Now Streaming: WHO KILLED ROBERT WONE? Searches for Justice
Directed by Jared P. Scott, the gripping documentary series investigates the murder of an Asian-American attorney. Now streaming exclusively on Peacock TV.
Some 79 minutes after he walked in the door, the Asian-American attorney was dead.
Who Killed Robert Wone?
The two-episode series is now streaming exclusively on Peacock TV. I've seen both episodes.
In 2006, Robert Wone entered a townhome in Washington, D.C., where three of his friends lived. Shortly thereafter, he was murdered.
All three men, however, denied any involvement to the police, pointing the finger instead at an unknown intruder who entered the home and killed their friend, for reasons unknown. Immediately suspicious of the three friends, due to the circumstances, the police began a thorough investigation, which only uncovered more questions than it answered.
Directed by Jared P. Scott, an award-winning filmmaker, the documentary series is immediately absorbing and gripping. It quickly peels back layers of the case, predominantly from the side of the police and the prosecutors, as well as journalists who observed and/or reported on what happened.
We also hear from Robert Wone's other friends, who express their shock at his murder and then their disbelief as the finger of accusation moves from an unknown invader to the three friends, who steadfastly proclaim their innocence. The only one in the series to speak on their behalf -- they themselves declined to appear -- their defense attorney vehemently denies every claim put forth by the authorities, casting doubt on every piece of evidence that they proffer.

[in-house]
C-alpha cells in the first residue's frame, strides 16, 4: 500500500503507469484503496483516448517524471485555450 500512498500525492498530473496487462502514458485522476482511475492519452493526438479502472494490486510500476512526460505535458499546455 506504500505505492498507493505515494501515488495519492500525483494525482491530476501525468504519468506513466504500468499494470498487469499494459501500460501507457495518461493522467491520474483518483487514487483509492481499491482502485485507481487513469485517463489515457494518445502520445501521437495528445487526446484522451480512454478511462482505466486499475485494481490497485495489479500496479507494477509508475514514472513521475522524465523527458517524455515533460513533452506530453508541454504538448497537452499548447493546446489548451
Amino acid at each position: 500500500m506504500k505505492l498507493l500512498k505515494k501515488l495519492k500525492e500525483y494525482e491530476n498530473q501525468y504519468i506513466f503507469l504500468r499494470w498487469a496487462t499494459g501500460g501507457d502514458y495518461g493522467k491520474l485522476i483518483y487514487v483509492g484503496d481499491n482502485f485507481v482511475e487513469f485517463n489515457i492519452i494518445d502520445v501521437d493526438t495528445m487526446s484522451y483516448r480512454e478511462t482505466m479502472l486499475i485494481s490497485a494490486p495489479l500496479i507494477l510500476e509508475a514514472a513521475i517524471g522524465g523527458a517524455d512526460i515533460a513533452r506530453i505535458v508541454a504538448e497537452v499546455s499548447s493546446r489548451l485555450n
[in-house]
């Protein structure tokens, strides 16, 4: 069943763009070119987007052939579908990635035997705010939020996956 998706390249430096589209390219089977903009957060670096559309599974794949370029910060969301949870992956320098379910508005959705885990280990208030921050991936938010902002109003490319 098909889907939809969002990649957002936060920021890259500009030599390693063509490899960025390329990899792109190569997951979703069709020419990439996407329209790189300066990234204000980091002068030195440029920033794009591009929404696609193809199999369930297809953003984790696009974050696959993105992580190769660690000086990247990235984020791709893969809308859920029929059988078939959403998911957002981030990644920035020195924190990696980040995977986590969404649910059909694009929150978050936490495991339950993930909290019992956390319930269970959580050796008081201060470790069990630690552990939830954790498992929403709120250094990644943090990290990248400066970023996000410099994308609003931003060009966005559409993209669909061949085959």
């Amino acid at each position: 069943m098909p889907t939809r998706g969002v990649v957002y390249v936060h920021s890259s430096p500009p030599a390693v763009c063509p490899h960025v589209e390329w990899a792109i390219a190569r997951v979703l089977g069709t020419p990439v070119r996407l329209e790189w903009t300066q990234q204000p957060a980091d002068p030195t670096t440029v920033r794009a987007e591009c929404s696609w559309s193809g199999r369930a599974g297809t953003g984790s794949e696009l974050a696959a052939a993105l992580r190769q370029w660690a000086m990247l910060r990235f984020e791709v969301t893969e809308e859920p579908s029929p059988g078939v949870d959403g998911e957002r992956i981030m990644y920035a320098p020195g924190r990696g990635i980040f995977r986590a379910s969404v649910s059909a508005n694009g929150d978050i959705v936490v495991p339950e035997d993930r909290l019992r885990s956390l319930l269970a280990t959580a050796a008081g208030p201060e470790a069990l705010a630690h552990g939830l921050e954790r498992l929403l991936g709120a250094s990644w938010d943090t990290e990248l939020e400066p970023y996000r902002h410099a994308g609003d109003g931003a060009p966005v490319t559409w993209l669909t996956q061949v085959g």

The prosecution brings up evidence that may or may not have anything to do with guilt or innocence, but definitely makes it more sensational, since the three friends in question were involved in a polyamorous relationship, and one was considered a leader in the local gay community. Videotaped recordings of the police interviewing the three mem certainly sounds highly bigoted, though that's defended by the prosecutor as just what is typically said by police to try to evoke (or bully) a confession out of someone accused of a crime.
The search for justice takes years, and ends in a trial, though the outcome is hardly in question from the opening moments. Nonetheless, the documentary is complex and fascinating as it unravels a strange, baffling case.
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